“Sani! We would like to inform you that your parents will be arriving before sunset today. We have some important matters to discuss. Besides, tonight we will have a small ceremony to welcome back our child Siti. We hope you stay till tomorrow,” Explained Encik Abdullah as soon as he came close to where Siti and I were standing.

“Uncle! How do they know I am here?” I said in bewilderment.

“Your hand phone is out of reach, so they called us. When they know that you and Siti are here, they decided to come.”

“Uncle! Can I ask who inherit this house?” As soon as I finished asking the question, I realised that I sould not have done it. It is somewhat disrespectful in term of village traditions.

Nontheless Encik Abdullah did explain,  “Both your grandfather and grandmother left a will that this land and the house be shared between you and Siti. It is their wish that you and Siti take care of this land and pass it down to our descendants when both of you are gone.”

“Our descendants? What does that mean, uncle?” I became more confused.

“It is a long story. But let me explain.” Encik Abdullah swallowed and then continued with his story. “You and Siti have the same great grandfather and great grandmother. Your grandfather and Siti’s grandmother were brother and sister. Your great grandfather and great grandmother died young, leaving the two of them to fend for themselves. They planted those cashew nut trees together and prayed to God that one day their grandchildren will harvest the nuts. Here you are. You and Siti are the grandchildren.”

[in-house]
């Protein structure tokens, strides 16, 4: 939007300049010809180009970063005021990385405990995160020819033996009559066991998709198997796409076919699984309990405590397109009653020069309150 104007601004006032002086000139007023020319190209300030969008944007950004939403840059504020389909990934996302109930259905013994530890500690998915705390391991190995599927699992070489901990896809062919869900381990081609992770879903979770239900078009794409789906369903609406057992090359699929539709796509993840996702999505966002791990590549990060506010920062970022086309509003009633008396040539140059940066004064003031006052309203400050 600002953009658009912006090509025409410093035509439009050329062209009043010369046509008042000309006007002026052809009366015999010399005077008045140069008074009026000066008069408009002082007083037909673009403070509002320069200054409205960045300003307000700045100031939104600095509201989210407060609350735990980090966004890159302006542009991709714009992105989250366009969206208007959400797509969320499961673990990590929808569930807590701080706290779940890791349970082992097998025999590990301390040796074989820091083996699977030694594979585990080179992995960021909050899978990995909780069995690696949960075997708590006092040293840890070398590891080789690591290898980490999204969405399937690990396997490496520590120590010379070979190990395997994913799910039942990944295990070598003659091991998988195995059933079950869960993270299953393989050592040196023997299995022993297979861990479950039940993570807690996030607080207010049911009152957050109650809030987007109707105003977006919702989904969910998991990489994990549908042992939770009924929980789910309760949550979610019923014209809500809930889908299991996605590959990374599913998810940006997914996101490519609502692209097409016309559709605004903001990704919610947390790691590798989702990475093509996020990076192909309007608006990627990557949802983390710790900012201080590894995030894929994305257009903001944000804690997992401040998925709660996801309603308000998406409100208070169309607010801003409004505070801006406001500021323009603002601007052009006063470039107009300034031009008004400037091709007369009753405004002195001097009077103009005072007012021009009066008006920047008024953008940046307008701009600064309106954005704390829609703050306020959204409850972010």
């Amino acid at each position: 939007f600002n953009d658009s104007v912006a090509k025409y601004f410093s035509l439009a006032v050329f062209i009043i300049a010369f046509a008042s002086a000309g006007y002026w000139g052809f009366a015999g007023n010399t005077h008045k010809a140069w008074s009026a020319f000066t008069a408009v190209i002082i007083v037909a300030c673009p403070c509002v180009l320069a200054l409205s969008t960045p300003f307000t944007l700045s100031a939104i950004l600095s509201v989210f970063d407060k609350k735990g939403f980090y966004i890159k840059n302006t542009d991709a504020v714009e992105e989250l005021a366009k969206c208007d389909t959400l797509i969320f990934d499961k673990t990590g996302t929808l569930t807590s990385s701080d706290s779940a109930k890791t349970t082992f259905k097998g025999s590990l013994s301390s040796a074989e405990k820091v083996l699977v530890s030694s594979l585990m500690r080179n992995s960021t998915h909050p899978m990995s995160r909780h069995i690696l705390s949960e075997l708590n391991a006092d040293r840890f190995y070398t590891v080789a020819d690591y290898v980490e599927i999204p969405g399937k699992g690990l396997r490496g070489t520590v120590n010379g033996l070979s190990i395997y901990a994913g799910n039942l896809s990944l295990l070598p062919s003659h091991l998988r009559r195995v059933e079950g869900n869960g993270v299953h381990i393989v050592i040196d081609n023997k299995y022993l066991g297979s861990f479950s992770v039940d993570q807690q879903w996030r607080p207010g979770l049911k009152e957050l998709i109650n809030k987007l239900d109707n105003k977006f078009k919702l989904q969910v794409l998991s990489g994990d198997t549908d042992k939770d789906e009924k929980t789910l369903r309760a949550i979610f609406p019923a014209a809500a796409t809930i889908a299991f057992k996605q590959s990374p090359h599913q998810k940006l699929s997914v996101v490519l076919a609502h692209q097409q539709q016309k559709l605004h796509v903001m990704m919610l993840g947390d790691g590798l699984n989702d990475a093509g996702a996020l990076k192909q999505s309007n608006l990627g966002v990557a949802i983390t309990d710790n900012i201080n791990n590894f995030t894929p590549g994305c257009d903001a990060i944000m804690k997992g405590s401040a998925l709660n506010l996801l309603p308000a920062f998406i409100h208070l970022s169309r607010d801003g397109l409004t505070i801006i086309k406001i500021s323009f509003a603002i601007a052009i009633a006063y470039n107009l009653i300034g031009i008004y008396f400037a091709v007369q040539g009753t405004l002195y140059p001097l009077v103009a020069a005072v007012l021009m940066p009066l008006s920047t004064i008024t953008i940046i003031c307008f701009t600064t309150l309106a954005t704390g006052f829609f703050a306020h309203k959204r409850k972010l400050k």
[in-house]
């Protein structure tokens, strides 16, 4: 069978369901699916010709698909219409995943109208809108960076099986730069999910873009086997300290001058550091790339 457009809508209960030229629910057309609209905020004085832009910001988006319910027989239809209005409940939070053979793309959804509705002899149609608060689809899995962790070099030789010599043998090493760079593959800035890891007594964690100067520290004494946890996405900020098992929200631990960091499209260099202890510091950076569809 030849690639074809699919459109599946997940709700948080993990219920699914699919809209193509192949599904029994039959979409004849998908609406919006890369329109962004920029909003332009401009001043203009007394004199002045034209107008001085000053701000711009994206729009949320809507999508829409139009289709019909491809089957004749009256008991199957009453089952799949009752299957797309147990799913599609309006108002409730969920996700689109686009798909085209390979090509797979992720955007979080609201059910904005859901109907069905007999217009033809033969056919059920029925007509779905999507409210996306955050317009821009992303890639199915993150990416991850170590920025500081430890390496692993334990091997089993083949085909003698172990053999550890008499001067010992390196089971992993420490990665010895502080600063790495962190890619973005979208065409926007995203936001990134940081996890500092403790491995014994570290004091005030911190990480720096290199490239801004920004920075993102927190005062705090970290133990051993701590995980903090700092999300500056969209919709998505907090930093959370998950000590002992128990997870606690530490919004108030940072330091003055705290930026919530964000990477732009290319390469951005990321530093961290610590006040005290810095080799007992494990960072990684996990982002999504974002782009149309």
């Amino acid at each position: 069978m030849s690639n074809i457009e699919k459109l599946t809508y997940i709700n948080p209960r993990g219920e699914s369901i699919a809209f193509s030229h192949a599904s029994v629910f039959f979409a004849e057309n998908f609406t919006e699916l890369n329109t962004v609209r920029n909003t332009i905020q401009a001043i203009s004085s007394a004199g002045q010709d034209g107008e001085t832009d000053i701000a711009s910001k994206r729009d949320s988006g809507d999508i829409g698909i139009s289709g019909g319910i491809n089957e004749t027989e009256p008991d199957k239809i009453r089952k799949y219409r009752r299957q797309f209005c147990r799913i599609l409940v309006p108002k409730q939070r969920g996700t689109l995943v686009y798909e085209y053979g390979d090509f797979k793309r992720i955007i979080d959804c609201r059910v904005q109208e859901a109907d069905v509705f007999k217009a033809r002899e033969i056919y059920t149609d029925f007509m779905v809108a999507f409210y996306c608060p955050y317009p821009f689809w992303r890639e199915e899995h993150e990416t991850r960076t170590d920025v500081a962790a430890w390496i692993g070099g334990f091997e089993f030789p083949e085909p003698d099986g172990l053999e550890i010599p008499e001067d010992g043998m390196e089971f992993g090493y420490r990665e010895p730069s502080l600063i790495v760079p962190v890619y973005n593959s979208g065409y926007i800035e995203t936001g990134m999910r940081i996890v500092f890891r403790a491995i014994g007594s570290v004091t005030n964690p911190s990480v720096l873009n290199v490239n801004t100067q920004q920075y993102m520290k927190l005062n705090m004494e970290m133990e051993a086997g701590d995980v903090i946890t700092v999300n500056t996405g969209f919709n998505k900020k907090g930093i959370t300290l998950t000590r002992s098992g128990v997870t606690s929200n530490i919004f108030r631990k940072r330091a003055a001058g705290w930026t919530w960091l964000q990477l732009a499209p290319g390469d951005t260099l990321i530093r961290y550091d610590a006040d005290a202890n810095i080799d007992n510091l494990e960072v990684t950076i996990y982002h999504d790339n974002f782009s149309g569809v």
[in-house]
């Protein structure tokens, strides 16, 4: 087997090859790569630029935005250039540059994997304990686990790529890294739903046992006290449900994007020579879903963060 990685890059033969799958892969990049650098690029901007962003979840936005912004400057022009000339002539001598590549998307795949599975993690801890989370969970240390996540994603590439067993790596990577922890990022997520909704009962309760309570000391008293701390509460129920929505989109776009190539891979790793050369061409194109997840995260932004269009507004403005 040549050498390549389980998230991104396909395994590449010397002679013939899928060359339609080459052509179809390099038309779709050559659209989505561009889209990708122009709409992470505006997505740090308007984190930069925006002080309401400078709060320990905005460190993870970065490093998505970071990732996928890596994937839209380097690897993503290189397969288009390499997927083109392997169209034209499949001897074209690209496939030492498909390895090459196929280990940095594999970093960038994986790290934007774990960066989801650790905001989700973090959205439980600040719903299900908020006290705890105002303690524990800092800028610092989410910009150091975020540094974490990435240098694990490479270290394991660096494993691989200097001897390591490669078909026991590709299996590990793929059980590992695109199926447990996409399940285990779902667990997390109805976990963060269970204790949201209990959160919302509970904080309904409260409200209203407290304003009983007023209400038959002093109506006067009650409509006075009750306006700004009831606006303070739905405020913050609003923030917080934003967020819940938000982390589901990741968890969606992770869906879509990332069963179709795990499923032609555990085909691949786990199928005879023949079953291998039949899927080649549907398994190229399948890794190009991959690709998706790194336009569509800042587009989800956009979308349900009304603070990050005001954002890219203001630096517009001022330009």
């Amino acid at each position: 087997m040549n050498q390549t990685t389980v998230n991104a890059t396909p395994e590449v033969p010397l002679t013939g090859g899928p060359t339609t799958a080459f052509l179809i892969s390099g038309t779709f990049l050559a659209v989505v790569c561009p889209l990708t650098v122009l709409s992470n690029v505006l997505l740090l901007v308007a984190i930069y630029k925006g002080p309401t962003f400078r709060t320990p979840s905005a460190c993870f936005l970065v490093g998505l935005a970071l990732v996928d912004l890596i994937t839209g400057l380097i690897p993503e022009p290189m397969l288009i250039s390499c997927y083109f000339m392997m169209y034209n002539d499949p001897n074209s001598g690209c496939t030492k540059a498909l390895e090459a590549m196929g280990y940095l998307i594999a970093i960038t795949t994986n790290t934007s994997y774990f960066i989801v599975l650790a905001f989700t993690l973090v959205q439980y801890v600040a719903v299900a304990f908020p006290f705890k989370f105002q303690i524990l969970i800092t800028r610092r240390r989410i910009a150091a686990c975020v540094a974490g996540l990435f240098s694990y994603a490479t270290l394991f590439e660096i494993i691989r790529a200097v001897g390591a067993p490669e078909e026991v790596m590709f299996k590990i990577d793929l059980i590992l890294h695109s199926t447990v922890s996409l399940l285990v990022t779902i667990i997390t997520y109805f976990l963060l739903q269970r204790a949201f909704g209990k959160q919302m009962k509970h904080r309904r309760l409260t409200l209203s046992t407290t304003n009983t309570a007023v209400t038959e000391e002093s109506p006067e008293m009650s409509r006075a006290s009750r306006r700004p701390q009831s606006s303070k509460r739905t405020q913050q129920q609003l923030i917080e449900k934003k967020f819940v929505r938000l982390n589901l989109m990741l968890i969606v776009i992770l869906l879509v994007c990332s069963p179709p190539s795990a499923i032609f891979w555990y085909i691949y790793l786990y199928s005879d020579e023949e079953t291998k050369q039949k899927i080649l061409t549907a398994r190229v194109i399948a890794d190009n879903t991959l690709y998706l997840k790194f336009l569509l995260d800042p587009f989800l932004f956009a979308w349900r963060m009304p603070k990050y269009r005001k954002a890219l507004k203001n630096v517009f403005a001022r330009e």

“So, we are second cousin. Is that right, mother?” Siti’s turn to ask, looking at her mother while she did so.

“That’s right. I was the only child to your grandparents, as you are to your parents. When my parents died, Sani’s grandparents took care of me. They were like my own parents to me. That is why Sani’s grandmother was so fond of me and you, Siti.” Puan Aminah barely finished her sentences before she started to sob. Siti comforted her mother by putting her arms around her shoulder. Soon Siti began to sob. It was so touching!

Encik Abdullah and I stood still and speechless, each perhaps for different reasons. Obviously, I could not tell what was in his mind. But for me, I was overwhelmed by the events of the day, particularly knowing my familial relationship with Siti. From that moment onward, I knew I had obligations that I could not refuse…… to love and to take care of Siti. To tell you the truth, the obligations were quite insignificant in my relationship with Siti. For, I did not have the slightest doubt that I would do the same for Siti Rahmah, regardless of whether the secret had been divulged or otherwise.


pakteh said...

Dear Purple Melastoma
You're very lucky you still possess the heritage of your fore-fathers. I've lost mine soon after my beloved dad died. Keep and nurture it for the generations to come

Mawar said...

Prof Ungu,
saya mahu ikut kisah ini seterusnya. wah, Prof berdarah sasterawan juga ya. wah, menarik sekali kerja penggeledahan ini!

purplemelastoma said...


Many people are in the same boat. We should take lessons from past experience. Tak semua Melayu mudah lupa.

purplemelastoma said...


Jiwa sastera dibungkus oleh raga sains.

Mawar said...

Prof Ungu,
seperti Ashikin di UKM? Atau jiwa @ raga itu masih mahu bermain sembunyi sembunyi...?

purplemelastoma said...

Dr. Mawar,

Kadang-kadang mengetahui yang zahir sahaja adalah lebih baik dari mengetahui yang tersembunyi.